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Abstract Detail

Paleobotanical Section

Mickle, James [1].

Fossil palm trunks from the Late Oligocene of Antigua.

The presence of silicified fossil wood has long been known on the eastern Caribbean Island of Antigua, but this material has remained largely unstudied. Recent collections of fossil wood on Antigua have shown, among other material, well-preserved silicified palm trunks. Antigua is roughly divided into three zones: the western volcanic zone, the central volcanic sediment zone and the eastern limestone zone. Silicified fossil wood specimens occur in the Central Plain Group of the central volcanic sediment zone, which is dated Late Oligocene. Specimens had eroded from sediments and were collected from the surface of the ground in fields (17° 04' 39.29" N 61° 48' 44.37" W) located near the Island Academy International School and were studied by thin section. All specimens recovered are stems. Collateral vascular bundles typically contain two prominent vessels; metaxlyem cells are few. The phloem fiber cap is reniform with the median sinus rounded and rounded auricular lobes. A single phloem strand is present. The f/v ratio is approximately 1.3-2.6/1. A thin fibrous ventral cap is present. Ground tissue parenchyma is thin-walled and compact. Numerous oval to rounded fiber bundle strands are scatted throughout the ground tissue. Stegmata were not observed. Epidermal and cortical features were not preserved. This fossil palm would be placed in Stenzel's group Reniforma. Direct comparisons with living palms is difficult due to incomplete information about both fossil and living palm characteristics. Despite this, the Antiguan fossil palm shows similarities in stem anatomy to subfamily Coryphoideae, tribe Sabaleae, which is native to the southeastern United States and eastern Caribbean islands. Members of Sabaleae and the Antiguan fossil show collateral bundles with two vessels, a single phloem strand and a large sheath in the bundle, as well as densely parenchymatous ground tissue containing scattered fiber bundles, inviting taxonomic comparison. However, lack of data on key comparative stem features and lack of stegmata preclude direct placement within Sabaleae. The Antiguan palm possesses a distinctive suite of features that suggest recognition as a new species within the genus Palmoxylon.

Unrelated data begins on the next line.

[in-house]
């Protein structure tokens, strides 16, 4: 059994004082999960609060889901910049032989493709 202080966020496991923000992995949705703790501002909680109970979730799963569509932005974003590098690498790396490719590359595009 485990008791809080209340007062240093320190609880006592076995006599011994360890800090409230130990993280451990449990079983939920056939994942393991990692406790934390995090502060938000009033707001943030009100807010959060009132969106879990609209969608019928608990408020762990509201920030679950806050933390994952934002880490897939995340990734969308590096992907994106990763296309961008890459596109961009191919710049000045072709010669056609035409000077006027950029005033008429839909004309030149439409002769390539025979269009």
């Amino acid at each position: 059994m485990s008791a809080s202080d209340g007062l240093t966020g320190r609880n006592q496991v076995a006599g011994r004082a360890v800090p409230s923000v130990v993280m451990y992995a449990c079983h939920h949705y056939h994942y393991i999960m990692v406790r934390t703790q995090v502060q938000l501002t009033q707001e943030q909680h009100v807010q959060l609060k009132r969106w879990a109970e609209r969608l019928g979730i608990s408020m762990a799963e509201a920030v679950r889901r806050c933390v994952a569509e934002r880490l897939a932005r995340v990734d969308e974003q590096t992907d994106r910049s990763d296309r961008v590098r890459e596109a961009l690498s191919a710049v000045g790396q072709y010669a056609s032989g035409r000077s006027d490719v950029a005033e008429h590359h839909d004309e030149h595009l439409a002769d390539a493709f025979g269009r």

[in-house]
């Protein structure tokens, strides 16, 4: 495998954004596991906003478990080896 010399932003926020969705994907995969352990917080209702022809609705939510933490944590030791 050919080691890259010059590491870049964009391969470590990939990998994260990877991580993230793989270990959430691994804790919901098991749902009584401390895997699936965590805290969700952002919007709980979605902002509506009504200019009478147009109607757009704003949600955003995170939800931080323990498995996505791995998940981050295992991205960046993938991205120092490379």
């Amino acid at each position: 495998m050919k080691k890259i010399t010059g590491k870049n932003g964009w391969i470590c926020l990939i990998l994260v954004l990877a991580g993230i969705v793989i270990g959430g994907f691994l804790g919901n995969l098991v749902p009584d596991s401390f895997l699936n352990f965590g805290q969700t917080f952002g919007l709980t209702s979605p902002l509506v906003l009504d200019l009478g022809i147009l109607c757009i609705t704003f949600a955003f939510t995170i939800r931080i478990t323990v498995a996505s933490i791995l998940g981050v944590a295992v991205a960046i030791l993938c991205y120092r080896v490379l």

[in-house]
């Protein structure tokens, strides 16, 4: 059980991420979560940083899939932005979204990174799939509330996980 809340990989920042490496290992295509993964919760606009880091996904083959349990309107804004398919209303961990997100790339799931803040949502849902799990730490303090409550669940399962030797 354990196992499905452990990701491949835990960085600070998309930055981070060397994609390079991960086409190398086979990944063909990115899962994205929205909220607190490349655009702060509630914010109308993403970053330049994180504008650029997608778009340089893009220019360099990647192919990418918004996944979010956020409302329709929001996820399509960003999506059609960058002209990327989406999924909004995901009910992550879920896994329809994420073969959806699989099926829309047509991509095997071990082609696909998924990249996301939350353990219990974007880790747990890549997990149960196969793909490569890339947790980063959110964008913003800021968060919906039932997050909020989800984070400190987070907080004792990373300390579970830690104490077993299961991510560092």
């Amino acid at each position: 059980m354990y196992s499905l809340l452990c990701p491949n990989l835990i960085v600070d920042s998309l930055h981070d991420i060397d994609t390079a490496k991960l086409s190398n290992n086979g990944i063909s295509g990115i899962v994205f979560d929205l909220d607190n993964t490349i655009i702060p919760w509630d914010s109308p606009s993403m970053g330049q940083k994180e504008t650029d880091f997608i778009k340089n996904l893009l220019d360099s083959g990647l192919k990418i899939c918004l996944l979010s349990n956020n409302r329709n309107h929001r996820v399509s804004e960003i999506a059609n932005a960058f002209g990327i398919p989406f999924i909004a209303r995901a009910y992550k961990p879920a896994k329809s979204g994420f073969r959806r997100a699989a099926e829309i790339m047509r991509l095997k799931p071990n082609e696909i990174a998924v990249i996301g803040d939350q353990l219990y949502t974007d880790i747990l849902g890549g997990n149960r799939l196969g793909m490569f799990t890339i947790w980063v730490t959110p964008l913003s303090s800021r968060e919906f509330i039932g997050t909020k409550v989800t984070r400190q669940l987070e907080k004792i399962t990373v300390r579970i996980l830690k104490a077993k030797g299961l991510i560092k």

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1 - North Carolina State University, Department of Plant Biology, Campus Box 7612, 2115 Gardner Hall, Raleigh, NC, 27695-7612, USA


Presentation Type: Poster:Posters for Sections
Session: P
Location: Battelle South/Convention Center
Date: Monday, July 9th, 2012
Time: 5:30 PM
Number: PPB005
Abstract ID:287

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